I am researching UN documents. When should I use UNBISnet? When should I use ODS?
Last Updated: Jan 20, 2017
The right database can make research on UN documents quicker and more rewarding.
If you are just starting research, check out the FAQ How do I start research on UN documentation? (linked below).
If you have some experience, and want to optimize your search by choosing the best search option, here are some hints.
Choose UNBISnet to:
- search by topic
- search on metadata (information about the document)
- document symbol
- agenda item
- UN body name
- search for a certain type of UN document, even if there is no distinctive symbol pattern
- meeting records
- annual/sessional reports
- reports of the Secretary-General
Choose ODS to:
- search by symbol
- search on the full-text of documents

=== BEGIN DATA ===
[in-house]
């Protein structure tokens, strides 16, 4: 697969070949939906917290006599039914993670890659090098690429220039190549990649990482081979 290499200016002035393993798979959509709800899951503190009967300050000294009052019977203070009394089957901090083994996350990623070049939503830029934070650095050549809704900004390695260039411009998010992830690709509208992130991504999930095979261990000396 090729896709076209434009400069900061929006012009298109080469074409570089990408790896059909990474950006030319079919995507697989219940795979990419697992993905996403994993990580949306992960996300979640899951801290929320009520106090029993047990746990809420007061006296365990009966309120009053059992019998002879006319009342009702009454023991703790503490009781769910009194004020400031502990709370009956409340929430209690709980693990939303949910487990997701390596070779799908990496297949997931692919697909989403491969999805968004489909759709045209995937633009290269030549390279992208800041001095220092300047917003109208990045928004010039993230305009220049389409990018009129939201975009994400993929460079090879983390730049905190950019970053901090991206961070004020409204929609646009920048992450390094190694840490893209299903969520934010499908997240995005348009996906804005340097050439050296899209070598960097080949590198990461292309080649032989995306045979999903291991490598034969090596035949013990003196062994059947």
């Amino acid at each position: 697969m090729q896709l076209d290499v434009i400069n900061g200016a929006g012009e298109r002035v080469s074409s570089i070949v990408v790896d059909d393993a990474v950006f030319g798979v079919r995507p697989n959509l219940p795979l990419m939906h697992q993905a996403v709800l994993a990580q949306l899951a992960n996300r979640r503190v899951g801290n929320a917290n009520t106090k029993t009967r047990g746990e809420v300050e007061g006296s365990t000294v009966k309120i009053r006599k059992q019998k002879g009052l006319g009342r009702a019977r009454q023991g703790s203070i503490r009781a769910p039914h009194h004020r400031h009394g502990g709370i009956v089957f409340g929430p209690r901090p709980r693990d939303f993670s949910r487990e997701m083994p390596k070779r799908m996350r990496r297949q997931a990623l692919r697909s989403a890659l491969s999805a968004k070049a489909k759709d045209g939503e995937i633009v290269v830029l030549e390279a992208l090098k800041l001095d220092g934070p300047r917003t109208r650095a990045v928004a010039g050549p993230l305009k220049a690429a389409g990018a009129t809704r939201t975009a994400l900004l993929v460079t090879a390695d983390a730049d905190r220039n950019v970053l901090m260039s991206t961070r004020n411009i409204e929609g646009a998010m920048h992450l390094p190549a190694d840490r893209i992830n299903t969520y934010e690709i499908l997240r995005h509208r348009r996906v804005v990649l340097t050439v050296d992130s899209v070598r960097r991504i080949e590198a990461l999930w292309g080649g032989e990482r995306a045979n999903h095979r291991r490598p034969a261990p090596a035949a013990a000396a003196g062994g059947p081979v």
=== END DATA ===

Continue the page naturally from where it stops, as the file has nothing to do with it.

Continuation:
- search for documents that cite previous documents
Choose UN-I-QUE to:
- find the document symbol for a recurrent document, such as:
- annual or sessional reports of UN bodies to their parent organ
- statements at the general debate of the General Assembly
- especially useful for older documents
- please note that this database has not been updated since 2014
Choose the UN Yearbook to:
- start historic research
- find document symbols
- find additional information about a document and the context in which it was considered
Choose the Index to Proceedings to:
- find all documents related to an agenda item in a given year or session
- find the meeting number and symbol for a meeting held on a certain date
- find statements prior to 1983
Each researcher develops personal strategies for working with UN documents: there are many approaches that get results. All the tools listed can be used in many additional ways-- this list highlights some of the key ways to use the various resources.
Disclaimer: answers are prepared by library staff using resources available at the time of writing. This site may include links and references to third-party databases, websites, books and articles, this does not imply endorsement by the United Nations.